Toggle Commented Jul 29, 2020 on Which Superwideangle? at The Online Photographer
When people discover that I am a "photographer", one of the two most frequent questions they ask is "What do you like to photograph?" My response is "I almost never do formal portraits." I'm as interested in the random pattern of fallen petals as in the Himalayan crest. As interested in a local finch as an exotic Hornbill. Little girl who should have a pearl earring as a wrinkled old man. Fabulous fabric in a dress as the texture of ferns. Flower with soft glow as another with razor sharp deep focus. Abstraction and documentation. I could go on for ages, and illustrate, but then this post would be yards long. \;~)> You, and others often warn that to become a successful photographer, one must specialize, with a recognizable look. Fortunately, that only applies to commercial success, not artistic satisfaction. ". . . having this camera or that one has seldom been the real determinant of whether I'm happy with my photographing or not." As a result of the breadth of my photographic interests, gear makes a real difference to me. When I was able to move from a 28-200 mm zoom on FF to 28-300 mm, my satisfaction increased. Yeah, sure, I had a 300 mm prime, but that's not exactly responsive for my kind of photography. Moving to APS-C, my satisfaction with tele work increased, but WA decreased and I didn't get along with the 60D very well. µ4/3, in the form of an E-M5, with both ends covered by 9-18 (18-36 eq.) and 75-300 (150-600), was a huge step up in satisfaction, both with the process of capture and with the results. Then came the E-M5 II and focus bracketing. Means nothing to you, Mike, but it was a long wished for revelation to me. Pictures I had long had in my head, but was unable to make, were now possible! I have 16x20 prints on my wall that knock me out. And then -- the Leica 100-400 zoom! Candids, mountains, birds, bugs, different landscapes, so much more oh my! Then -- the Panny GX9, birds in flight. The Voightländer Hyper Wide 10/5.6, for panoramic AoV without stitching issues or defishing, esp. of things that move. The 19 years since I bought a 1.9 MP Canon S110 P&S and the 16 since the 5 MP 300D have been a carnival of increasing capabilities in the gear available to realize the images in my head. I've been lucky with access, in that much of what I like to photograph is not hard to find. Last year, Bhutan, Seattle, Cascade foothills, red rock Utah, New England and Ireland provided access to endless opportunities. Not cheap, perhaps, but not difficult to access. This year is oh so different, but I find that there are lots of details to see in a smaller area. Last year, Bhutan: This year, home: Why birds? Maybe 'cause the Red Tail fledgling was here so recently. Could have been any of many things.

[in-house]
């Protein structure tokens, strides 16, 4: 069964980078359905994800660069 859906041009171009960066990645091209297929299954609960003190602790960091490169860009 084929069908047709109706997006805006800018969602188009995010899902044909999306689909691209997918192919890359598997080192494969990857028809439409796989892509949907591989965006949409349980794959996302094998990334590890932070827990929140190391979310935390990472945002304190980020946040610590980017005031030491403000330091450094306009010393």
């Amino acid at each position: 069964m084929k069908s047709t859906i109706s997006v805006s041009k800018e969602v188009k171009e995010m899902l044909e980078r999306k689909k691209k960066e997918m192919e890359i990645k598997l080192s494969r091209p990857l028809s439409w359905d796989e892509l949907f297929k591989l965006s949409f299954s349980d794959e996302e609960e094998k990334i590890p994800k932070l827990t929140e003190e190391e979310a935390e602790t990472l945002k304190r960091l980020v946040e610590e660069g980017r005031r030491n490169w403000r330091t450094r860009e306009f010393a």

Toggle Commented Jul 20, 2020 on Access at The Online Photographer
To what seems to me an important extent, lenses will drive many/most such decisions. If one only wants a simple prime or two, choices are wide open. If one prefers a stable of primes and/or one, two, or more high end zooms, and/or s specialty ultra wide lens, the selection becomes much narrower. If, for example, I bought a Fuji X-T1 for $250, that "savings" would be wiped out by the need to buy several lenses in order to enjoy using it. I have several friends who have stables of Olympus 4/3 glass, the higher end pieces of which are exceptionally good optically. At least a couple took advantage of the drop in E-M1 prices when the Mk. II came out and now others have bought the II when prices dropped on introduction of the III. The E-M1 models use PD-AF and focus the old lenses as fast or faster than the old 4/3 DSLRs. As such, they are the only way for these folks to upgrade, without large outlays of $$ for a whole new set of lenses. I imagine similar things hold for other brands, where the compatibility of old, sometimes beloved, glass with newer, but still not current, bodies drives practical value. It can be a slippery slope . . . I imagine my response to such a request might be: 1. What camera and lenses do you have now? 2. In what way do they fall short of what you would like? 3. What would you be looking for in a new camera and lens(es)? That would surely cut the possibilities way down.